challenges that we are facing on technological advances. that has created a situation where the engine of sustainable economic growth and center of the middle -- the good a middle- class jobs are not as plentiful as they once were. finding a way to get them back or at least find a new way to create the middle class jobs that are sustainable as a court challenge that we face as a country. i also want to say that, we should not get stuck -- in my view should not get stuck thinking we have to solve the whole problem right away. t -- 2% growth makes everything look worse. if you were to create the aggregate demand that would give confidence to small businesses to invest again and again construction and housing going, would get the people coming into the workforce and we would start to see reasonable growth, the challenges seem a lot more solvable. i think we often get lost a in the hard challenges of our long- term future economic growth when some of the short-term challenges are not that complicated. if we were to make the infrastructure investments that we need, if we were to do the kind
that technology has created more advanced ought mated factories and that has resulted in fewer jobs necessary to build products. there is no question about that and that is a negative in terms of job creation. but it's also positive in that we have seen a little bit of a trend, and we saw apple this week announce they were going to make one of their products in the united states. it was related to the economics underliing this. if you need fewer people to make the stuff, then the cost difficult rerble to make it here versus there i did minute shs then the argument is we can make it. number two there is a national advisory counsel and one of the areas of focus has been in additive manufacturing which is really an interesting area. over the next decade it has the potential to have much more personal liesed approach, more custo approaches to manufacturing that could result in more things being made here as opposed to being made other places. so it is a concern but people are more optimistic now than five years ago because some of this technology advancing actually is starting to be in some secto
-packard or steve jobs. the seats we plant brings the vast forests of new products and new technologies and new patents in the future. that is where we have to -- we have to keep our eye on the main thought here. that is the discipline, the imagination, and the investment. that is what makes california -- that is why people are still coming here. they're not staying in colorado, i am sorry to say. they're right here. [applause] >> just briefly, setting aside plunder for a moment. >> i am sorry about plunder. it is a big part of wealth creation. >> could you talk briefly about your turn initiative? >> it is going well. mike rossi is leading the charge. i have met with what i think will be the next president of china. we have delegations from china to come here. we're sending delegations there. this is not just business as usual. we're getting detailed committees and proposals, a couple of the key states. we want good coming this way. we want good going out way. -- goods coming this way and we want goods going out that way. >> are you doing anything like that? >> we have been working on the north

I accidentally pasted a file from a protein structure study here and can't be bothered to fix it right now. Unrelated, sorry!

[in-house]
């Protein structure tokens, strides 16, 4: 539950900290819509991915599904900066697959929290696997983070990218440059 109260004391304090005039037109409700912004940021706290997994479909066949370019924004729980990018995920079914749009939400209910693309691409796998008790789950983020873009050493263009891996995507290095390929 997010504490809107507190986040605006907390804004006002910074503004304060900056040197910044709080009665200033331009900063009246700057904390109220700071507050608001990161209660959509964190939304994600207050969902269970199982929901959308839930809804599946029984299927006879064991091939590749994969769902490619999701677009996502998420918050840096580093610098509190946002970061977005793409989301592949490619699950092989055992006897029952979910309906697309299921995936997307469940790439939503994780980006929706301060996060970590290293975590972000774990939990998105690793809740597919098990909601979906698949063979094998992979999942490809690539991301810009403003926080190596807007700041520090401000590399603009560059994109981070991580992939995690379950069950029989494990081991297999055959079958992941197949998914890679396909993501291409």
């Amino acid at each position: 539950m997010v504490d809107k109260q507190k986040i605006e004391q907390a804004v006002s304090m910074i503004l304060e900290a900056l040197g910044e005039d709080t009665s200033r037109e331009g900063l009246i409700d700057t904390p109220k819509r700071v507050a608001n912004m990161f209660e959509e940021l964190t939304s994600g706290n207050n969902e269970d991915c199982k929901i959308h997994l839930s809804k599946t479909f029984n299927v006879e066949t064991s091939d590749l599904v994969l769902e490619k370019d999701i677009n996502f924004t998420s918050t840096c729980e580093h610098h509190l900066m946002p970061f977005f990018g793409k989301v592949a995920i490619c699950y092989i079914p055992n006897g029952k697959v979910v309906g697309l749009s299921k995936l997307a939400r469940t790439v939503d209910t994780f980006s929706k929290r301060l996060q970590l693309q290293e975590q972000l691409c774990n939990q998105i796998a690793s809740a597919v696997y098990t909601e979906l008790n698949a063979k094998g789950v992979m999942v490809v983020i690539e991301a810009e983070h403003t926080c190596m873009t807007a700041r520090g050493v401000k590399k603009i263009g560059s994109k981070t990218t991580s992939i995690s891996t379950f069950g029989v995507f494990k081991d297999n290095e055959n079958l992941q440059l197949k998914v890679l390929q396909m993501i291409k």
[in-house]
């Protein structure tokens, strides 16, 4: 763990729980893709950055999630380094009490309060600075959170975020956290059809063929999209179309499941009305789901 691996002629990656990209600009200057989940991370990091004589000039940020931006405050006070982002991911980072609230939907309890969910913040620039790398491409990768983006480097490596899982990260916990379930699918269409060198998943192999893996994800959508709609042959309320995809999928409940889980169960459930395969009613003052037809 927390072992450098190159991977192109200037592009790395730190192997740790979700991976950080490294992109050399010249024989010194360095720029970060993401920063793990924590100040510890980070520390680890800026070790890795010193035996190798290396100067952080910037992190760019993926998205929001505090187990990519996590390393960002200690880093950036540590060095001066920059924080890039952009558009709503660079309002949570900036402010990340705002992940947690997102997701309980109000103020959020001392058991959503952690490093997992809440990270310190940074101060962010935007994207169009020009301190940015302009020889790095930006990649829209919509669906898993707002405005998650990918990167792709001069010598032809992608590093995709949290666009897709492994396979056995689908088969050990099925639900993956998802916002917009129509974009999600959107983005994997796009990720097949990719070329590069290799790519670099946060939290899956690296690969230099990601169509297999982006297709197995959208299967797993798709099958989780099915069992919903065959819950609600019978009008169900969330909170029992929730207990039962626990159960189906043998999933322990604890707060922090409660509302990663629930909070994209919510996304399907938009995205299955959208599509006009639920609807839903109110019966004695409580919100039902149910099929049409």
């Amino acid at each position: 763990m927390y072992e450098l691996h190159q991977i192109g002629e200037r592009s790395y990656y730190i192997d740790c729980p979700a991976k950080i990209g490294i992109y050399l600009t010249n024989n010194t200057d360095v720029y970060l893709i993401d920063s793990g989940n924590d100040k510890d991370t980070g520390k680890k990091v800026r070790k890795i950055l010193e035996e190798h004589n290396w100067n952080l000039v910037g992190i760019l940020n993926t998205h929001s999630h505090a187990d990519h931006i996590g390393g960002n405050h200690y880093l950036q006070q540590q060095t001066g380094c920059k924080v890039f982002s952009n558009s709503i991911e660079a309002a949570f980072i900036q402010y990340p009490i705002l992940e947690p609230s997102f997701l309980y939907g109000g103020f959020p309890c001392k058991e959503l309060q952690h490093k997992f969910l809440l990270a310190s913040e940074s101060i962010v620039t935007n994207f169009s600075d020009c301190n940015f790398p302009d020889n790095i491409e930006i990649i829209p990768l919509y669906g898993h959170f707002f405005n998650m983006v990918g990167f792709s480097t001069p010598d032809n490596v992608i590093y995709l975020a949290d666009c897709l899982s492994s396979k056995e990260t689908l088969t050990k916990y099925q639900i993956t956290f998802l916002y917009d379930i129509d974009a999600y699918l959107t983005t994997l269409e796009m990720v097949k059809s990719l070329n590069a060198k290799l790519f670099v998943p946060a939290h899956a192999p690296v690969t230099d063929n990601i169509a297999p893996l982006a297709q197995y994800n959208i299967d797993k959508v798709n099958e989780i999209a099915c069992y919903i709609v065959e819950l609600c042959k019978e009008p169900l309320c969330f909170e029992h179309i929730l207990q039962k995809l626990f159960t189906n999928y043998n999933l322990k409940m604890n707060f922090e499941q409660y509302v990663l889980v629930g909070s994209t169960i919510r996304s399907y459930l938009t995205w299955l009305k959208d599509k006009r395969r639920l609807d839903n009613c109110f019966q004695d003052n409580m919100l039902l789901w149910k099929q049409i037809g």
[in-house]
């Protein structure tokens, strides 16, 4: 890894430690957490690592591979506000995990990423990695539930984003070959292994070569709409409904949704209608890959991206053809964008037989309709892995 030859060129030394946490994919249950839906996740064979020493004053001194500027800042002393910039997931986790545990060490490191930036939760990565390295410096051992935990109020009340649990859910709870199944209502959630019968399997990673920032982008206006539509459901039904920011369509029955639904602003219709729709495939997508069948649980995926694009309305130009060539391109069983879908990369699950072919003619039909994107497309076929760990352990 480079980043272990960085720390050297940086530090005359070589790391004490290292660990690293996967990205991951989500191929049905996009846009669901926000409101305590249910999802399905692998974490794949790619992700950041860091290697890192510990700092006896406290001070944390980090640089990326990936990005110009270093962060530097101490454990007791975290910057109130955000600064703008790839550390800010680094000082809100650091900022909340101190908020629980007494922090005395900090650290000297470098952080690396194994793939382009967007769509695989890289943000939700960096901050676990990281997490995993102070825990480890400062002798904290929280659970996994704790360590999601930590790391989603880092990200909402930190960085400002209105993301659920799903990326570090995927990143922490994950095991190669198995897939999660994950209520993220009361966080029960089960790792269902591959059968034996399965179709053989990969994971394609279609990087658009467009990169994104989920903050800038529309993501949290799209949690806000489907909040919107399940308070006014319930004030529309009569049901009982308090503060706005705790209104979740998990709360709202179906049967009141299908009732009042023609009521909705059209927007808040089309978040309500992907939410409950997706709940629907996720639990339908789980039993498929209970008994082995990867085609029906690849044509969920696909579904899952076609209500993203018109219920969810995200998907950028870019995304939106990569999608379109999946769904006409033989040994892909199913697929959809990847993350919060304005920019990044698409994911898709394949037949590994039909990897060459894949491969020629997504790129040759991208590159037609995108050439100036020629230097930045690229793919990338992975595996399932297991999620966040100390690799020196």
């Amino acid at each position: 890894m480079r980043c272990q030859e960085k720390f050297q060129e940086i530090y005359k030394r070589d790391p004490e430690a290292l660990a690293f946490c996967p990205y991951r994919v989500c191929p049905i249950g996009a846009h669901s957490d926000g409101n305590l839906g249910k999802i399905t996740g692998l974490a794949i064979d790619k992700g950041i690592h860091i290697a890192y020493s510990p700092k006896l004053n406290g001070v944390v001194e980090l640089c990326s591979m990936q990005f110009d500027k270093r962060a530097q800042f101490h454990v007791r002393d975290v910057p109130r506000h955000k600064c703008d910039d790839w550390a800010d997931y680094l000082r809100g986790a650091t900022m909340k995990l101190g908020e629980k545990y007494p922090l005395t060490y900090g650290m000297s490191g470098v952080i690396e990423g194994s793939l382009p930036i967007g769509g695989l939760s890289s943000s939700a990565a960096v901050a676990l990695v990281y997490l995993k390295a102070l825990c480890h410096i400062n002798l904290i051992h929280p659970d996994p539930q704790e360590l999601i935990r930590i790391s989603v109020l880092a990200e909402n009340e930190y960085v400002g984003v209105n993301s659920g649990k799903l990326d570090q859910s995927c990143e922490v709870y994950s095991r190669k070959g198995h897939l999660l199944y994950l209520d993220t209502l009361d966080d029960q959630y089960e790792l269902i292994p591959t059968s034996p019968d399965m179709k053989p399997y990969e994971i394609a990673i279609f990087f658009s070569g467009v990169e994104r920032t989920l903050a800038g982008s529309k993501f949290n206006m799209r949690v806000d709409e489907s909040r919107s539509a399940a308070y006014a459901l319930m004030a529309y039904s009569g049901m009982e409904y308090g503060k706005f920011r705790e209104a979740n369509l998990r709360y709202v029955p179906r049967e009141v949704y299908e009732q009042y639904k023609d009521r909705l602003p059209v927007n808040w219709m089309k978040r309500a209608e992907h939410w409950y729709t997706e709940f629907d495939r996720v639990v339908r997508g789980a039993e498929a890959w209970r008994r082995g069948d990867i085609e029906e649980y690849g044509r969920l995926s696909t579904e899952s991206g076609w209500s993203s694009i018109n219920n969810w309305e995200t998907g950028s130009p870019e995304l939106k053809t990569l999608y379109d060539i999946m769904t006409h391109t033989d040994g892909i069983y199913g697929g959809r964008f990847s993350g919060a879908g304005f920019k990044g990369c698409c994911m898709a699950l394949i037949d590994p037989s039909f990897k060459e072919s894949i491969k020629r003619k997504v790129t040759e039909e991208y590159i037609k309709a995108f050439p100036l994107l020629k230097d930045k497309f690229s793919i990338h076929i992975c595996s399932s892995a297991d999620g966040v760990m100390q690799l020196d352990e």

.s. department of education. his district includes silicon valley, the birthplace of technology. mike has dedicated his life to public service and is lauded for his work on education, civil- rights national service, immigration, transportation, the environment, and high-tech issues. >> he is also the greatest karaoke sing their -- singer and all of congress. -- in all of congress. [applause] >> he just told me i had five minutes. what do you think of this program? [applause] it is about time. i want to thank francis and fong. i think this is the very first statewide heritage month held with the mayor of san francisco. let me say something about heritage month in san francisco and your mayor. in the old days, you remember san francisco was known for passing all of these anti- chinese ordinances to limit the movement, the productivity of chinese in the city. we know two things. change happens. maybe the state of california is the state of golden opportunities, where we have a chinese-american mayor of san francisco. 35 years ago, congress members passed similar resolutions in both house and
think that will increasingly become the case with increasing technology. i think the 10,000 rule may apply to many things, but the exceptions are worth studying for. >> gavin: congratulations. a remarkable accomplishment to follow up on two world class best sellers. i imagine this will be even bigger, "the 4-hour chef." thank you for being on our show. >> thanks for having me. >> gavin: up next, another trailblazer, peter guber the movie business, sports and beyond. he shares his secret sauce to success right after a quick break. business card by chase. make your mark with ink. >> my name is kimberly fowler and i am the owner of yas fitness centers. love spinning, love yoga. i had an "ah-ha" moment. "why doesn't somebody just put the two together?" well, yas is different from other fitness studios because basically we invented this i describe myself as tenacious never give up. using the chase ink card, it's really helped me move to that next level. i'm expanding to a clothing line, yas yoga and sports line and dvd's, books. chase has been really a part of that. what i've learned as a